Wed, May 22 2013
Harry Potter (Daniel Radcliffe) has every right to be angry and bitter - Dementors attack him and his generously girthed cousin Dudley, he uses magic to drive them away, the Ministry of Magic wants to expel him from school for doing so, his favourite teacher Dumbledore acts as if Harry doesn't exist, his friends don't answer his letters.
The Ministry calls him a liar for suggesting the evil Lord Voldemort (Ralph Fiennes) has returned, and appoints a pink-clad ever-smiling monster named Dolores Umbridge as High Inquisitor at Hogwarts and she make life for students a living hell. This is most of what there is to a story that was extended to the epic length of 870 pages in the source book. After seeing the film I cannot seem to fathom how and why series author JK Rowling devoted so much time and effort for a juncture of the story that turns out to be entirely superfluous.
The structure of the books is repetitive in the extreme, and the Harry Potter films amount to recycling a formula, much as a James Bond film does: beginning of the school years approaches, problems appear on the horizon, a new teacher of Defense Against Dark Arts is appointed, and the evil nemesis Lord Voldemort waits until the end of the school year to launch yet another offensive on the life of the boy-wizard who once inexplicably repelled him. No wonder that each new film of this mammoth franchise is being handed to another director - Alfonso Cuaron or Mike Newell would have hated to do what is in effect the same thing twice. This time around the job of doing a variation on an oh-so-familiar theme is handed to British TV veteran David Yates and he does a truly admirable job, but has the bad luck to work off material that is a poster for the entire series's shortcomings.
Apart from the all too familiar structure, the tone has become more somber and dark, yet the story has by now got too infantile to support all the seriousness and solemnity it seems to want for itself. Not only that, but whereas Harry Potter's teenage angst and complicated interactions with his friends Ron and Hermione are palpable on the books' pages, The Order of the Phoenix makes it finally clear that Daniel Radcliffe and Emma Watson (Hermione) do not have what it takes to conjure real characters onscreen. Radcliffe huffs and puffs and shouts and squints, but he is no longer a child of 10 and the audience will not be that benevolent to his deficiencies as an actor. Miss Watson too, lovely as she is, acts with the enthusiasm of a girl in a high school stage performance and sadly, with as much panache. Of the three friends that take most of the screen time, it is Rupert Grint as Ron Weasley who displays the most promise as an actor, but ironically his is the least used of the three.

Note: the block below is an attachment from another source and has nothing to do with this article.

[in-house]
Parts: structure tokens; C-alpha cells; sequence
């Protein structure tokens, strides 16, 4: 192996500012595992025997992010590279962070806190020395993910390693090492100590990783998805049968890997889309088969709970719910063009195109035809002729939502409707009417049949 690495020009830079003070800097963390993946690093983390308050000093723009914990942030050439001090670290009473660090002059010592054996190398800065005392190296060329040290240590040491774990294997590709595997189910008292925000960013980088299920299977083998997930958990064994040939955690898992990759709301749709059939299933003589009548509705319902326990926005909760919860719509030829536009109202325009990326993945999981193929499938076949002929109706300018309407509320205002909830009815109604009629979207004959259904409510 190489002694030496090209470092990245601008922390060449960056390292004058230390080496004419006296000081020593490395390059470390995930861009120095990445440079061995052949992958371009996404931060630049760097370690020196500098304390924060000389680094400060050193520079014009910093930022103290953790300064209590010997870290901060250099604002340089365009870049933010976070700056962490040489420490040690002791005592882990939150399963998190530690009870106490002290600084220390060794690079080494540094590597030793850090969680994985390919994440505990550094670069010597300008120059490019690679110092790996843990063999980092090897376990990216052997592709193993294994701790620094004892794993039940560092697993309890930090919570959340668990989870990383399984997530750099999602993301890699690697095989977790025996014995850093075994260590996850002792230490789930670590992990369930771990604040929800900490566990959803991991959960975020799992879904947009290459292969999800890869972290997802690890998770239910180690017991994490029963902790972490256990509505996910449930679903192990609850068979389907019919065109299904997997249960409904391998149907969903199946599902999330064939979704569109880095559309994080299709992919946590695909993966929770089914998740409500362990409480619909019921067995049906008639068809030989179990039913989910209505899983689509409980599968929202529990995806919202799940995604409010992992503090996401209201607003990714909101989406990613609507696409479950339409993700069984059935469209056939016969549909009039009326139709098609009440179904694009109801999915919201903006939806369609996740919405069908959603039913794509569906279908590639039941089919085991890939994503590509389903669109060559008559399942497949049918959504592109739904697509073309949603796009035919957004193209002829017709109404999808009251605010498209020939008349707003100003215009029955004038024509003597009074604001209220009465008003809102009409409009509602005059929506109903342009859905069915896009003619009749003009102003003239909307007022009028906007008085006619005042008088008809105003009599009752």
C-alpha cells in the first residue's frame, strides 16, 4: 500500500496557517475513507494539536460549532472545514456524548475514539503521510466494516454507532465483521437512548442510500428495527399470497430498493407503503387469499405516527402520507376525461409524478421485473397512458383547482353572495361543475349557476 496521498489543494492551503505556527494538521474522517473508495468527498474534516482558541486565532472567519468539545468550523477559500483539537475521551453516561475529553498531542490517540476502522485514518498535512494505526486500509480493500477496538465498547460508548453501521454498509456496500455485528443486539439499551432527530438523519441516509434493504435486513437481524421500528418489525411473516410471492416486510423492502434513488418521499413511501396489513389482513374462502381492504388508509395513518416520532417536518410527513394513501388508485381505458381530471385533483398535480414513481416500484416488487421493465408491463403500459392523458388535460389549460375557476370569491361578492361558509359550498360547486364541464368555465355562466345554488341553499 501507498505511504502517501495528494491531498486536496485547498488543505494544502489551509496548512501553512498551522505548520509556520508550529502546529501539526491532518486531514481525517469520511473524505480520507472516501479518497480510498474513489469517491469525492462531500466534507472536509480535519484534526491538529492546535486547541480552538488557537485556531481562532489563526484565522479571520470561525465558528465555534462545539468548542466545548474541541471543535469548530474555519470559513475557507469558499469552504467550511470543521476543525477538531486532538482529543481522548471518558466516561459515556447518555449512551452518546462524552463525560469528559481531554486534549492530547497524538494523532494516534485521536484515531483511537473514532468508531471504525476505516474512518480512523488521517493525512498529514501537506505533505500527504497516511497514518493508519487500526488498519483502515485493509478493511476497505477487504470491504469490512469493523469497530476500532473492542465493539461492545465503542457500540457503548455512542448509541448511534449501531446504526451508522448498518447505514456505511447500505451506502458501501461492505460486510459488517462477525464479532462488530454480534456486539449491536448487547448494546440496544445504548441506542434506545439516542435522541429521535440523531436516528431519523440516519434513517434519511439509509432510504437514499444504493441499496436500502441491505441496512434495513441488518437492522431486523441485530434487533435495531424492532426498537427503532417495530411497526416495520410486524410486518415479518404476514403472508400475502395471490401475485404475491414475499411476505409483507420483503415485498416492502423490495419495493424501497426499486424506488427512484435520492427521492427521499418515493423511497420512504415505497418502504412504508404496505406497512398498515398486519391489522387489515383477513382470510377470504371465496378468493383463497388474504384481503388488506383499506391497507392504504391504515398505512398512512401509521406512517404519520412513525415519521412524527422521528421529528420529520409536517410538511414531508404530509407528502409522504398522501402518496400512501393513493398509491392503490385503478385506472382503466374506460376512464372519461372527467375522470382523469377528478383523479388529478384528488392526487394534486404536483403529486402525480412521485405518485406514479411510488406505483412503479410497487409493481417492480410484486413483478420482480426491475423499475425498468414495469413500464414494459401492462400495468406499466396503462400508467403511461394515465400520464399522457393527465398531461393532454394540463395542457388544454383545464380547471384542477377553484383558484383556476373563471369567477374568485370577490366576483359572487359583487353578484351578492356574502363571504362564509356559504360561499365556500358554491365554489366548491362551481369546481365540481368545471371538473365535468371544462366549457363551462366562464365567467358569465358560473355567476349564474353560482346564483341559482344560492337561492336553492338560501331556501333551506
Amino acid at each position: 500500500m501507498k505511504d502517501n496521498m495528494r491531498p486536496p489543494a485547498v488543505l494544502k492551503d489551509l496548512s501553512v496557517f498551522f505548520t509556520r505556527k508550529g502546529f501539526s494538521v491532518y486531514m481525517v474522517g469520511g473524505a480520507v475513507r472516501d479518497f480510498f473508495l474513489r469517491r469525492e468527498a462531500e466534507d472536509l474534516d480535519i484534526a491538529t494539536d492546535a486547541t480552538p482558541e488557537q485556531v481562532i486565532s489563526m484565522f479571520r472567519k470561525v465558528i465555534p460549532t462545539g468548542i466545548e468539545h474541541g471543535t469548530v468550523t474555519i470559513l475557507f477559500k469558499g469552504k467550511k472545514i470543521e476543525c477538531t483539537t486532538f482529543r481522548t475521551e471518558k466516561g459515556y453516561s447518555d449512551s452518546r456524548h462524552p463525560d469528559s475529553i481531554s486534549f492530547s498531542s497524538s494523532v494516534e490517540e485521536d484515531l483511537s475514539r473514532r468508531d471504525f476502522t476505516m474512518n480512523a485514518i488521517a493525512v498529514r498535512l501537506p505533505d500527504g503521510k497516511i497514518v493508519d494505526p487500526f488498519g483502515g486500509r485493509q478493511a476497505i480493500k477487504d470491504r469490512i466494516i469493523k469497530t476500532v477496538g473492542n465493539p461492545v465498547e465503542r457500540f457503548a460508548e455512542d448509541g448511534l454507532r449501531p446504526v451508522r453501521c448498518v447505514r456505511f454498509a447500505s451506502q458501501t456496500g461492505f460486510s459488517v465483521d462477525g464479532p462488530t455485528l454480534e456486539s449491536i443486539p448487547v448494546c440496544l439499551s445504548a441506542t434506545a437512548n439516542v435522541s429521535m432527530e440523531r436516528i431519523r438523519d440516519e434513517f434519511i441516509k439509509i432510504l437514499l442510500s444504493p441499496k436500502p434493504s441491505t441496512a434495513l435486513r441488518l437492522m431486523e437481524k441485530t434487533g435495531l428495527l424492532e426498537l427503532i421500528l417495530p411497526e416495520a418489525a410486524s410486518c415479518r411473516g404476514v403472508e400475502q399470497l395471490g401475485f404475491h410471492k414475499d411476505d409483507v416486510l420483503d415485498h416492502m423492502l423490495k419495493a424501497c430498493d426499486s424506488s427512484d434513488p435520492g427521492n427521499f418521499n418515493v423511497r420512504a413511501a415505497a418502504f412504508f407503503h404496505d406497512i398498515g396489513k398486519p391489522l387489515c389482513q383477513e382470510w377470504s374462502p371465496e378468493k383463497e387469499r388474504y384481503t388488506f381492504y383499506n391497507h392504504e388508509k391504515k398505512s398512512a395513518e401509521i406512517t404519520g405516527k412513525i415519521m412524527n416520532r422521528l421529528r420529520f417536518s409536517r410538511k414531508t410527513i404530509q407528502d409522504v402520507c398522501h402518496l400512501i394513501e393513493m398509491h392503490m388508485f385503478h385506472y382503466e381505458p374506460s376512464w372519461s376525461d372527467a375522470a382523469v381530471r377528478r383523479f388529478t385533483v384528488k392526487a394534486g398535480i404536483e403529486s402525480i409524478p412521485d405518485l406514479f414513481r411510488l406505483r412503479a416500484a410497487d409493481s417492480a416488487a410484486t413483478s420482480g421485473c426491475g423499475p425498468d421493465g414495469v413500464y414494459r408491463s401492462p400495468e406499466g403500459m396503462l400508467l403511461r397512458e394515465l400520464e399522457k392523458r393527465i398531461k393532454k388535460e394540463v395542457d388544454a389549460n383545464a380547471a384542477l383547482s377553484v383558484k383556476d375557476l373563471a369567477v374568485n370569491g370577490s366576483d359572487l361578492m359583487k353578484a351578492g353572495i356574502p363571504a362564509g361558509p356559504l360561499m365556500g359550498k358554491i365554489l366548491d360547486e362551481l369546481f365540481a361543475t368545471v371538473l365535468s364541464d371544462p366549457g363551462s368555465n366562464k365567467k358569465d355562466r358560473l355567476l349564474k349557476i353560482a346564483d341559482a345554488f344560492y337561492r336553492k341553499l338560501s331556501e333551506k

With the shortcomings of the story and its two main stars, director Yates has a real mountain to climb, but he still manages to do miracles with what he has. His film looks as beautiful as any of the previous ones, and he makes wonderful use of the requisite newcomers to the story who easily overshadow the mainstays. Imelda Staunton is so delightfully loathsome as the fanatical Dolores Umbridge that she is easily the highlight of the entire film. Helena Bonham Carter has enormous fun and goes inspiringly over the top as the evil witch Bellatrix Lestrange, while Evanna Lynch, who plays the airhead Luna Lovegood, steals the show from the entire young cast. The film also struggles to manage the traffic of the characters that have been amassed over the years, and the catalogue of British stars has only but a fleeting moment to flaunt their class or build on anything they have done in the previous films.
As the readers of the books know, Rowling started taking care of the problem in this particular juncture of the story - by killing off the odd good guy and showing that the days of joyous wonder have gone for good. Sadly, the kids who embraced the adventures of the boy wizard in 1997 when the first book appeared and who will now be able to appreciate the shift to grown-up seriousness, will also note all the inadequacies of the films and of the series in general, which are by now becoming difficult to ignore.
The Sofia Echo settles in cyberspace.
A fond memoir of the life and times of a certain English-language publication.
Film almost inspired bone-idle journalist to start jogging.
Russia's revolution of the well-fed, well-dressed and well-informed.
Your Facebook friends have more friends than you and other surprising findings from a new Facebook study.